Detail of the illuminated opening page of the Persian manuscript, Gulistan, by the thirteenth-century poet, Sadi, one of Persia’s great literary masters. Gulistan means ‘rose-garden’, and the manuscript is made up of stories each representing a flower of the poetic garden. This manuscript was copied in 1649.

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Decorative Tile in Rustem Pasha Mosque, Istanbul

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Detail of the illuminated opening page of the Persian manuscript, Gulistan, by the thirteenth-century poet, Sadi, one of Persia’s great literary masters. Gulistan means ‘rose-garden’, and the manuscript is made up of stories each representing a flower of the poetic garden. This manuscript was copied in 1649.

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8a16f9ad7d3cce11ac5bd8bae9f936ca.jpg 1.200×1.776 Pixel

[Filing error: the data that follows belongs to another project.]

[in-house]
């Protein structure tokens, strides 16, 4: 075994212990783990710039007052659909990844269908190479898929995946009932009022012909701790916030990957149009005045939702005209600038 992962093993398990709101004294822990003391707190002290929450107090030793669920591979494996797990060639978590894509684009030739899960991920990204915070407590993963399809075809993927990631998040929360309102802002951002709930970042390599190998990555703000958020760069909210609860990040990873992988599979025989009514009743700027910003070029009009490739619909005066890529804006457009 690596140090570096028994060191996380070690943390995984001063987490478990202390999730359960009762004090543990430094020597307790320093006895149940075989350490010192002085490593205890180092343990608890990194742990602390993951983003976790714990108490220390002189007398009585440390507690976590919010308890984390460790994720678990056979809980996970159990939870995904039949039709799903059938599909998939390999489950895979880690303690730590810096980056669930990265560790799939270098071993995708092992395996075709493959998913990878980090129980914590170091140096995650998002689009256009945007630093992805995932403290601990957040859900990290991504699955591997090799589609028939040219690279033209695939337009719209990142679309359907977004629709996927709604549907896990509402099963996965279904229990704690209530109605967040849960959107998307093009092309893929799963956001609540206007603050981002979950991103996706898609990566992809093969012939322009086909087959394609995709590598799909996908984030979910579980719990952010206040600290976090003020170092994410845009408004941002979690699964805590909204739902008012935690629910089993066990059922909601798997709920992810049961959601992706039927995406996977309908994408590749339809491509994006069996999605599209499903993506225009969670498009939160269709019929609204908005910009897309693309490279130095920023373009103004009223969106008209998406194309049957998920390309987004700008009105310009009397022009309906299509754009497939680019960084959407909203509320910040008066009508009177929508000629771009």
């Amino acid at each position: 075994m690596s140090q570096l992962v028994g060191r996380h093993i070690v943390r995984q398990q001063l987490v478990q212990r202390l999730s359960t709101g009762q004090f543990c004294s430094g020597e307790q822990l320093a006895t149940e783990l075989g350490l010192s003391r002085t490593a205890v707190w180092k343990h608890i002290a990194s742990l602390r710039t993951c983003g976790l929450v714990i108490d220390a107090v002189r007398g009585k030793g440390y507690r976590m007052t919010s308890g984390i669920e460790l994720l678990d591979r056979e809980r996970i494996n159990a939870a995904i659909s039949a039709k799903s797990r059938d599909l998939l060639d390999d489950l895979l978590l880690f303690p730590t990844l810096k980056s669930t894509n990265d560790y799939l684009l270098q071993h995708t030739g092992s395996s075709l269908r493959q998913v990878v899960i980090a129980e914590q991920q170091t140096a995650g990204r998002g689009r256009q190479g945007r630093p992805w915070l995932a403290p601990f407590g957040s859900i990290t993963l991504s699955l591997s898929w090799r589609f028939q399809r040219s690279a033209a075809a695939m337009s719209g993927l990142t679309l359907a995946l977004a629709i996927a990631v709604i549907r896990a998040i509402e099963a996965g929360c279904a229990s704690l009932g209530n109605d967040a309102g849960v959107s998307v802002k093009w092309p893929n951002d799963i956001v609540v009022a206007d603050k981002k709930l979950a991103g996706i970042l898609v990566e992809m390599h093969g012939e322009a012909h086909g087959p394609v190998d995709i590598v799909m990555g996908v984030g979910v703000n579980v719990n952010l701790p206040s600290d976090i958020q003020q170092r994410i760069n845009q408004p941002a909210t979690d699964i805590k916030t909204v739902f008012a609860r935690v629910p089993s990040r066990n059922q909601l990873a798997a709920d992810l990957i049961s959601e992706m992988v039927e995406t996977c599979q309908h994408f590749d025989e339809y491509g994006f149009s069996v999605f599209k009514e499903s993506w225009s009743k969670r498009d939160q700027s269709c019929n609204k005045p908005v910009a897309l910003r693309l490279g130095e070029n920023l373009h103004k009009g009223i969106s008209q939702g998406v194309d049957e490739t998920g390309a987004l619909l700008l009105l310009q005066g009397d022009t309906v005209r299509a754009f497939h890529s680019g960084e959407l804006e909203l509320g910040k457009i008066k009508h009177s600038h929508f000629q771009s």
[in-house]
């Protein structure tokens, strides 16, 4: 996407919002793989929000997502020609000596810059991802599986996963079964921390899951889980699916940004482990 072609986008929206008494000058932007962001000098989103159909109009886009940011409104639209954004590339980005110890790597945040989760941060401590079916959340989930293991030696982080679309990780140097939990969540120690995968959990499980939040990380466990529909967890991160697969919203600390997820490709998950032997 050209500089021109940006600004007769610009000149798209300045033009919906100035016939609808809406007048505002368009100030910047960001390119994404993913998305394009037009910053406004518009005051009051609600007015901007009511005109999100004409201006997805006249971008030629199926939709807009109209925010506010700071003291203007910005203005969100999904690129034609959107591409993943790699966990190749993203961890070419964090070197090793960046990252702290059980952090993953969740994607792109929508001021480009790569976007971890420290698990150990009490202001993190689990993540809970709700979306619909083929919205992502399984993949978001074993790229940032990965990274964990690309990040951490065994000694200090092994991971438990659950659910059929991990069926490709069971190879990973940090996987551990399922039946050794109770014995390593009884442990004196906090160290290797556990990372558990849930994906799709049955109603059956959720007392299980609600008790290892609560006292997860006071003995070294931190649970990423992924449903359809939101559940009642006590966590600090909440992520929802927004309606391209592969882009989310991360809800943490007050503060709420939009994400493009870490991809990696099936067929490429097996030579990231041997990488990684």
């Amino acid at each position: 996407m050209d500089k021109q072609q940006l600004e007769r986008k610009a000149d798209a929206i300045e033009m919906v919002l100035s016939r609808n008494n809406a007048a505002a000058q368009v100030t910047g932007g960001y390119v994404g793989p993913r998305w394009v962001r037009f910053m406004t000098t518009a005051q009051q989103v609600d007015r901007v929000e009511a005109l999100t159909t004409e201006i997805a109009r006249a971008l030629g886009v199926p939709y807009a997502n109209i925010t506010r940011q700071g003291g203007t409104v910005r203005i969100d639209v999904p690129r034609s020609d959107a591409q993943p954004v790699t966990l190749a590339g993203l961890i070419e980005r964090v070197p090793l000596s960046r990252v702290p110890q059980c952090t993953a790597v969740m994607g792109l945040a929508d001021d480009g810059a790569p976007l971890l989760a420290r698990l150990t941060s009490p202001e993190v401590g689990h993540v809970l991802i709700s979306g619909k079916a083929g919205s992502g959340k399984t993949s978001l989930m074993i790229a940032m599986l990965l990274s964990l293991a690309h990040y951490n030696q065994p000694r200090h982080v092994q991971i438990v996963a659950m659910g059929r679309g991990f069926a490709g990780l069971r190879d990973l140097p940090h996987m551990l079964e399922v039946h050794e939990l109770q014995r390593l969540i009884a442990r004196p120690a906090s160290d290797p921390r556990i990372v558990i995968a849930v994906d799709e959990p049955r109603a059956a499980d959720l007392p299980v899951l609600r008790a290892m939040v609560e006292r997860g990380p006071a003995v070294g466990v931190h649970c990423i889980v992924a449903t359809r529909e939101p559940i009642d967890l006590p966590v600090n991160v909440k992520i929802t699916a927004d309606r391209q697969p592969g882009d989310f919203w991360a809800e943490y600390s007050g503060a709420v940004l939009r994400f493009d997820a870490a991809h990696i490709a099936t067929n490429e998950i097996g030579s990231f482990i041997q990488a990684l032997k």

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A beautifully calligraphed and illuminated small codex containing the famous poem in honor of the prophet Muhammad, popularly known as Qaṣīdat al-Burdah (“The poem of the Mantle”), composed by Sharaf al-Dīn Muḥammad al-Būṣīrī (d.694 AH / 1294 CE) and executed in a number of scripts, probably in Iran, by Ḥabīb Allāh ibn Dūst Muḥammad al-Khwārizmī in the 11th AH / 17th CE century. See this manuscript page by page at the Walters Art Museum website: art.thewalters.org/viewwoa.aspx?id=23935

This is a deluxe copy of the Quintet (Khamsah) of Amīr Khusraw Dihlavī (d.725 AH /1325 CE). Although now incomplete, this manuscript was penned in nastaʿlīq script by the famous late 16th century Mughal calligrapher Muḥammad Ḥusayn Zarrīn Qalam al-Kashmīrī and decorated by a number of illuminators and painters. The codex has beautifully decorated borders with vegetal, bird, animal motifs and human figures.

This large-format, illuminated Timurid copy of the Qur’an is believed to have been produced in Northern India in the ninth century AH / fifteenth CE.

T"oros Roslin Armenian, Hromklay, 1256

Qur’an, India, 16th century. Chapter 18, al-Kahf (The Cave) verse 110 to Chapter 19, Maryam (Mary), verse 31

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